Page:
Tourim Links

Tupelo Convention and Visitors Bureau

Elvis Presley Birthplace and Museum

About Heather VanHoose Truett

Heather teaches poetry at the Main ARTery, an arts shop in downtown Tupleo. She also teaches creative writing in schools. Heather's work has been published in Devo'Zine, Group Magazine, Chicken Soup for the Soul: On Friendship, Slugfest Ltd, Everyday Musings,, Busy Parents Online, Abundance Press, Jackson Free Press and The Paintsville Herald. Her second book of poetry will be published next year.

Visit the Main ARTery on Facebook at:

Visit Heather's blog at:

Check out Heather's first book of poetry at:

Wednesday, December 16, 2009


Story By: Patrick Brian Miller
Tourism Attraction: historic Pendleton
Location: Pendleton, South Carolina
Photos By: See Special Note on Photos/Graphics at end

"Ohme, come on! We’re almost there!” yelled Tate to his grandma Ohme.

"Hold on, little one,” said Ohme as she struggled to hold onto her grandson’s tiny mittened hand. “I’m not as fast as a six year old like you. And we have to be careful crossing the street.”

Tate could barely contain his excitement as they stopped on Mechanic Street in Pendleton, South Carolina. The Village Green in downtown was lined with charming antique stores, restaurants, and beautiful 19th century buildings, but the real attraction for little Tate was a chance to see his favorite park covered in the magical wonderland of snow.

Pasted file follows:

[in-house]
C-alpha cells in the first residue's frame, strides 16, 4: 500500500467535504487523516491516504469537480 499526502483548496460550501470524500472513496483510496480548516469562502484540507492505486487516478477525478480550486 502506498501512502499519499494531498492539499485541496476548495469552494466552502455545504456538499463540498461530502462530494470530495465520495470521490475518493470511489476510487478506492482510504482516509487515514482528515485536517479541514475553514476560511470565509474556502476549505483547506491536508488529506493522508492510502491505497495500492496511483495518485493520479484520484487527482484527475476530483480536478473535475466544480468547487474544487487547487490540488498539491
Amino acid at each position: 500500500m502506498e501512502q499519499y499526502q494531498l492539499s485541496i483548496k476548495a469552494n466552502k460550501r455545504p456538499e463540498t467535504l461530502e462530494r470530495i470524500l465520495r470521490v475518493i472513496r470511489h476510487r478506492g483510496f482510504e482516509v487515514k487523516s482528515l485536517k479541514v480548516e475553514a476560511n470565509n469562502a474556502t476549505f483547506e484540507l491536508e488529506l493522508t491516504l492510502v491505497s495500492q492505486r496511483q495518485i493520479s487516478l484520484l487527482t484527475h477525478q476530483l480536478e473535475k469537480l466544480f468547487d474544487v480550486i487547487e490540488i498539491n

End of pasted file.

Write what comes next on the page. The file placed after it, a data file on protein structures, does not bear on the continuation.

Across the way, through the heavy snowflakes of a cold Christmas morning, the cool white columns and rich red doors of the historic Farmers Hall seemed to beckon him on to the downtown Village Green, as if the pretty building were a grand front porch for the entire park. As soon as they crossed the road, he burst out of her grip and raced through the black tables and red umbrellas of the 1826 On the Green restaurant in front of the two-story hall.

Tate rounded the side of the Farmers Hall and jumped up in glee. The park was even more fantastic than he had imagined! The water oaks seemed as if they had been dipped in a magical coating of brilliant crystals. He had begged Ohme to take him here early in the morning before it all melted.

At the far end of the park stood his favorite building, the Old Guard House, with a bright red roof and white walls. Along the path stood the town’s tall ornamented Christmas tree. The iron lamp posts surrounding the Village Green were decorated with green garlands and warm red banners reading “Holidays in the Village.”

Tate pulled Ohme along the path down the center of the park toward the Old Guard House.

“Look, Ohme, there’s snow on the steps!”

“You be careful now, Tate. Snow is slippery. Stay off the steps.”

Tate raced for the Old Guard House, but he stopped short when he noticed a man lying on the red wooden bench.

“Ohme, he’s sleeping on your bench,” said Tate. “That’s your bench, Ohme.”

“Tate, you know I’ve told you before, it’s not my bench. The town put my name on the plaque as an honor for my volunteer work, but anyone can sit there.”

“But, Ohme, why is he sleeping out in the cold?”

“I don’t know,” she said, pulling him back. “You wait here a minute, and I’ll see.”

Ohme approached the bench cautiously. She and Tate were bundled up tightly with coats, hats, and gloves, but the man lying on the bench wore only a thin camouflage shirt, tattered pants, and worn boots. The unexpected snow storm had dropped the temperature to below freezing, and anyone who wasn’t protected from the cold was in serious danger.

She knelt down and nudged the man, whose face was curled up under his arm. At first he didn’t move, but then he stirred and rolled over. Most of his ruddy face was hidden behind a scraggly beard and long, unwashed hair. His black, glassy eyes seemed to slowly focus on her, as if he didn’t know where he was. She suddenly realized that this man was homeless and had probably spent the better part of the night on the bench in the cold.